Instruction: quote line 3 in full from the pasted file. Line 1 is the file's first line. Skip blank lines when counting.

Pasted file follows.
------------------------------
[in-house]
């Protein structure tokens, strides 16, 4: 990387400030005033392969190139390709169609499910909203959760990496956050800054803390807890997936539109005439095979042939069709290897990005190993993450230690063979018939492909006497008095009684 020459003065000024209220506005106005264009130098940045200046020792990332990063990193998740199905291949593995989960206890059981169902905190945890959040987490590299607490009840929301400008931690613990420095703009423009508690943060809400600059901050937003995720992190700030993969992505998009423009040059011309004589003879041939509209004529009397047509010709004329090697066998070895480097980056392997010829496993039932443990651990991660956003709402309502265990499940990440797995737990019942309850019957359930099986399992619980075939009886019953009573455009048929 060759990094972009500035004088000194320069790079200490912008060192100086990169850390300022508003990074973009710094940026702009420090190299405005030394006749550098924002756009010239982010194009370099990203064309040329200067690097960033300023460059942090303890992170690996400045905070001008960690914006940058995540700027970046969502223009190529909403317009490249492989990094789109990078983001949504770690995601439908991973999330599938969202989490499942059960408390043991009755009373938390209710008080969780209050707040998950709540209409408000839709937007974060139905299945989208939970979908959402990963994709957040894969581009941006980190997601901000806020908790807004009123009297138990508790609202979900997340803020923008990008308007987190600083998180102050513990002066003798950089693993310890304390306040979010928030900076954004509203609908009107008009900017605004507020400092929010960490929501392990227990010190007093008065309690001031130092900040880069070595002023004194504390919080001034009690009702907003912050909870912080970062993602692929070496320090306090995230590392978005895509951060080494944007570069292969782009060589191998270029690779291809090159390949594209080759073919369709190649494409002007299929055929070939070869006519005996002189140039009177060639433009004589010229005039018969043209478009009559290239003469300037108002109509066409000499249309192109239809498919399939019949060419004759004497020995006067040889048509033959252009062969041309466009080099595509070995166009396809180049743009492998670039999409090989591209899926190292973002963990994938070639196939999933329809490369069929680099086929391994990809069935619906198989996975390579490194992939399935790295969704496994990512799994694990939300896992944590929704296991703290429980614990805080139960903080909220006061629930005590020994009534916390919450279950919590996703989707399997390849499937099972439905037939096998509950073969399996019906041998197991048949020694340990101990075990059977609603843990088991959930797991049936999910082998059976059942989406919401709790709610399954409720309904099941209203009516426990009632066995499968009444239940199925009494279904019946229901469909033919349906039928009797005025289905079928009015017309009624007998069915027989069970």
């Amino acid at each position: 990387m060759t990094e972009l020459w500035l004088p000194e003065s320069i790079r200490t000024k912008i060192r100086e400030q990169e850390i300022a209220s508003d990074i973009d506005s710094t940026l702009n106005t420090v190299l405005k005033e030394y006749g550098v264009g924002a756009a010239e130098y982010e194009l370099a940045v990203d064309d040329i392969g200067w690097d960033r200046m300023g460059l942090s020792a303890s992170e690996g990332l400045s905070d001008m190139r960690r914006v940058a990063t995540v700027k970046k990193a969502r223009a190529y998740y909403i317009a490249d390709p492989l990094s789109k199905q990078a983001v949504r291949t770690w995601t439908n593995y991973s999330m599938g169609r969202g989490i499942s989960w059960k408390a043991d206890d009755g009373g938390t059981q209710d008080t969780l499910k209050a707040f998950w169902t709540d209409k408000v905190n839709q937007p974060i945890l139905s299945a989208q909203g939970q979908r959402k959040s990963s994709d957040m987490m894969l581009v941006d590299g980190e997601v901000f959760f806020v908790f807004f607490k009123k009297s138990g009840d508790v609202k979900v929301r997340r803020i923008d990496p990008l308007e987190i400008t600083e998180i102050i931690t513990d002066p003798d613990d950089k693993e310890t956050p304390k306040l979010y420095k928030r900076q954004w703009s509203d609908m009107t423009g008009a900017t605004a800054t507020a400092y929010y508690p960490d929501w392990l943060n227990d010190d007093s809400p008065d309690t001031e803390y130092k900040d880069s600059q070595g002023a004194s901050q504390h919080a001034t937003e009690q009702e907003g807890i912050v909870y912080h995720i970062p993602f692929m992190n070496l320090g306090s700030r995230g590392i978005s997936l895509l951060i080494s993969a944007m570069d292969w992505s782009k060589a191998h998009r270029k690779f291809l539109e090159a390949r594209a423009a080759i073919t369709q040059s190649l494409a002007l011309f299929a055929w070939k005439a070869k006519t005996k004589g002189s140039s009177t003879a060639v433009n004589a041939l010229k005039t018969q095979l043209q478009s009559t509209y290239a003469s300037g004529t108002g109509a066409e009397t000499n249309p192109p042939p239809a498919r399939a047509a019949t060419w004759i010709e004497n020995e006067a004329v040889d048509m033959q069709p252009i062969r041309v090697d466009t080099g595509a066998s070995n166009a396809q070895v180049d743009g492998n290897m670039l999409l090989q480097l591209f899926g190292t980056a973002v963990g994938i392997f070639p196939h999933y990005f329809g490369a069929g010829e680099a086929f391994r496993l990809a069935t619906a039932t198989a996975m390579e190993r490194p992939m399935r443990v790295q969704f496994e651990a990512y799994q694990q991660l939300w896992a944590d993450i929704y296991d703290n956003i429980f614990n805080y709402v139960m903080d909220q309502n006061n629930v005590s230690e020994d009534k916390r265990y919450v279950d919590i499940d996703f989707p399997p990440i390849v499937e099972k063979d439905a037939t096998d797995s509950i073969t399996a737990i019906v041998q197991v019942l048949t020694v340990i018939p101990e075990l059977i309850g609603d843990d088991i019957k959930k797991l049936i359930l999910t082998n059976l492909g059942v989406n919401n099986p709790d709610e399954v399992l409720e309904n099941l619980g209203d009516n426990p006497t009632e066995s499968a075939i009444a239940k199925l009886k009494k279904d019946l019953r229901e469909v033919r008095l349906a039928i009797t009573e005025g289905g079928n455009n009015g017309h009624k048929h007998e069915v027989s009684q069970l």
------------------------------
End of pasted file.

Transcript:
């Amino acid at each position: 990387m060759t990094e972009l020459w500035l004088p000194e003065s320069i790079r200490t000024k912008i060192r100086e400030q990169e850390i300022a209220s508003d990074i973009d506005s710094t940026l702009n106005t420090v190299l405005k005033e030394y006749g550098v264009g924002a756009a010239e130098y982010e194009l370099a940045v990203d064309d040329i392969g200067w690097d960033r200046m300023g460059l942090s020792a303890s992170e690996g990332l400045s905070d001008m190139r960690r914006v940058a990063t995540v700027k970046k990193a969502r223009a190529y998740y909403i317009a490249d390709p492989l990094s789109k199905q990078a983001v949504r291949t770690w995601t439908n593995y991973s999330m599938g169609r969202g989490i499942s989960w059960k408390a043991d206890d009755g009373g938390t059981q209710d008080t969780l499910k209050a707040f998950w169902t709540d209409k408000v905190n839709q937007p974060i945890l139905s299945a989208q909203g939970q979908r959402k959040s990963s994709d957040m987490m894969l581009v941006d590299g980190e997601v901000f959760f806020v908790f807004f607490k009123k009297s138990g009840d508790v609202k979900v929301r997340r803020i923008d990496p990008l308007e987190i400008t600083e998180i102050i931690t513990d002066p003798d613990d950089k693993e310890t956050p304390k306040l979010y420095k928030r900076q954004w703009s509203d609908m009107t423009g008009a900017t605004a800054t507020a400092y929010y508690p960490d929501w392990l943060n227990d010190d007093s809400p008065d309690t001031e803390y130092k900040d880069s600059q070595g002023a004194s901050q504390h919080a001034t937003e009690q009702e907003g807890i912050v909870y912080h995720i970062p993602f692929m992190n070496l320090g306090s700030r995230g590392i978005s997936l895509l951060i080494s993969a944007m570069d292969w992505s782009k060589a191998h998009r270029k690779f291809l539109e090159a390949r594209a423009a080759i073919t369709q040059s190649l494409a002007l011309f299929a055929w070939k005439a070869k006519t005996k004589g002189s140039s009177t003879a060639v433009n004589a041939l010229k005039t018969q095979l043209q478009s009559t509209y290239a003469s300037g004529t108002g109509a066409e009397t000499n249309p192109p042939p239809a498919r399939a047509a019949t060419w004759i010709e004497n020995e006067a004329v040889d048509m033959q069709p252009i062969r041309v090697d466009t080099g595509a066998s070995n166009a396809q070895v180049d743009g492998n290897m670039l999409l090989q480097l591209f899926g190292t980056a973002v963990g994938i392997f070639p196939h999933y990005f329809g490369a069929g010829e680099a086929f391994r496993l990809a069935t619906a039932t198989a996975m390579e190993r490194p992939m399935r443990v790295q969704f496994e651990a990512y799994q694990q991660l939300w896992a944590d993450i929704y296991d703290n956003i429980f614990n805080y709402v139960m903080d909220q309502n006061n629930v005590s230690e020994d009534k916390r265990y919450v279950d919590i499940d996703f989707p399997p990440i390849v499937e099972k063979d439905a037939t096998d797995s509950i073969t399996a737990i019906v041998q197991v019942l048949t020694v340990i018939p101990e075990l059977i309850g609603d843990d088991i019957k959930k797991l049936i359930l999910t082998n059976l492909g059942v989406n919401n099986p709790d709610e399954v399992l409720e309904n099941l619980g209203d009516n426990p006497t009632e066995s499968a075939i009444a239940k199925l009886k009494k279904d019946l019953r229901e469909v033919r008095l349906a039928i009797t009573e005025g289905g079928n455009n009015g017309h009624k048929h007998e069915v027989s009684q069970l």